In 2013, reeling from the CPP’s loss of support, Hun Sen promised reforms. He reshuffled his cabinet (twice) and announced wage hikes for soldiers, teachers, and garment workers. He pledged to wipe out illegal logging and timber smuggling. After being caught out by the CNRP’s use of social media in 2013, the 64-year-old strongman even became an avid convert to Facebook, using it to soften his belligerent public persona and project a more responsive, populist image to the public.
At the same time, the government has launched an unprecedented political crackdown. Over the past two years, it has arrested a wide array of individuals including two opposition senators, a prominent land rights activist, and a group of staffers from the Cambodian human rights organization ADHOC. (Another local human rights group puts the current count of political prisoners at 25.) In February, the government tweaked political party rules to give the courts the power to abolish political parties on a range of vague pretenses, a move that forced exiled longtime opposition leader Sam Rainsy to resign as president of the CNRP. Kem Sokha, who took over the top CNRP job in March, was also targeted last year by a “sex scandal” involving a young hairdresser, leaked phone conversations, and confected allegations of witness tampering. In July 2016, this political sparring reached a horrific climax with the killing of Kem Ley, a grassroots political organizer, who was gunned down at a Phnom Penh petrol station and has since become an icon of opposition to CPP rule.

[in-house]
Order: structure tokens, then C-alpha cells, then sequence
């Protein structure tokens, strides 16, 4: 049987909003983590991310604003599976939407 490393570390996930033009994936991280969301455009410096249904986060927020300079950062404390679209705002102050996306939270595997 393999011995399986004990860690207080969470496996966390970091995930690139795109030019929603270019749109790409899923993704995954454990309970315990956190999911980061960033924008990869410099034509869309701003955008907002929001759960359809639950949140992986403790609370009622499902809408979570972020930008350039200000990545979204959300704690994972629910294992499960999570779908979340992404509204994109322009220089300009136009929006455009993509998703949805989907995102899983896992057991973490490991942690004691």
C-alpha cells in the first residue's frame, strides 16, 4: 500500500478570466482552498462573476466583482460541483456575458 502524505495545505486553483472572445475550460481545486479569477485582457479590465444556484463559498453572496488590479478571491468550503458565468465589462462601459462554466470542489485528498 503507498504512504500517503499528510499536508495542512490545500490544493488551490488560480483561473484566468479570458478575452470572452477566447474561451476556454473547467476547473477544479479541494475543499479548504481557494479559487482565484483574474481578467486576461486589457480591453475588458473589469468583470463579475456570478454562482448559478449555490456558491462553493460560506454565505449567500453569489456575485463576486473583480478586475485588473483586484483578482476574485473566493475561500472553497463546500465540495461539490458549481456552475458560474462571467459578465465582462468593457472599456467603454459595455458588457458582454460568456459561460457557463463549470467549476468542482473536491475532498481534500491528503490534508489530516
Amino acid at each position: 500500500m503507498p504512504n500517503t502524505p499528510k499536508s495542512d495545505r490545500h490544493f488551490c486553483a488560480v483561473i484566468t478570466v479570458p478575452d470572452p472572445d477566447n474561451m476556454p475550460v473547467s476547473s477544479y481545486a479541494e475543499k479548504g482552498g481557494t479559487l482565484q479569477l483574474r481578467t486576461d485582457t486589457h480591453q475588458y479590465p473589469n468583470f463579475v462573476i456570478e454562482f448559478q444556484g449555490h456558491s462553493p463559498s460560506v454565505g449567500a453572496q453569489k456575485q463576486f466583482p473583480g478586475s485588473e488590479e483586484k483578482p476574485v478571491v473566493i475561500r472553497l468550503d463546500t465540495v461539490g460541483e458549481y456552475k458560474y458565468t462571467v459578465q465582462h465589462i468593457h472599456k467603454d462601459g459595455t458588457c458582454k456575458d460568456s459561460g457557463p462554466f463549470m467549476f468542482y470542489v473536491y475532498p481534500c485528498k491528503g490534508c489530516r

Phay Siphan, a spokesman for the Council of Ministers, as Cambodia’s cabinet is known, denied any political motive to the recent arrests, saying that those in jail had simply violated the law. He also said Hun Sen’s threats had been blown out of proportion by the foreign press and accused the CNRP of campaigning to “incite the people against CPP members.”
While political crackdowns are seasonal events in Cambodian politics, usually coinciding with the electoral cycle, the current repressive phase has gone further than at any time since the mid-1990s. “They seem more draconian, sinister, and clever than usual,” said Sophal Ear, the author of Aid Dependence in Cambodia: How Foreign Assistance Undermines Democracy. “I guess the message is: If you can’t beat them, dissolve them.”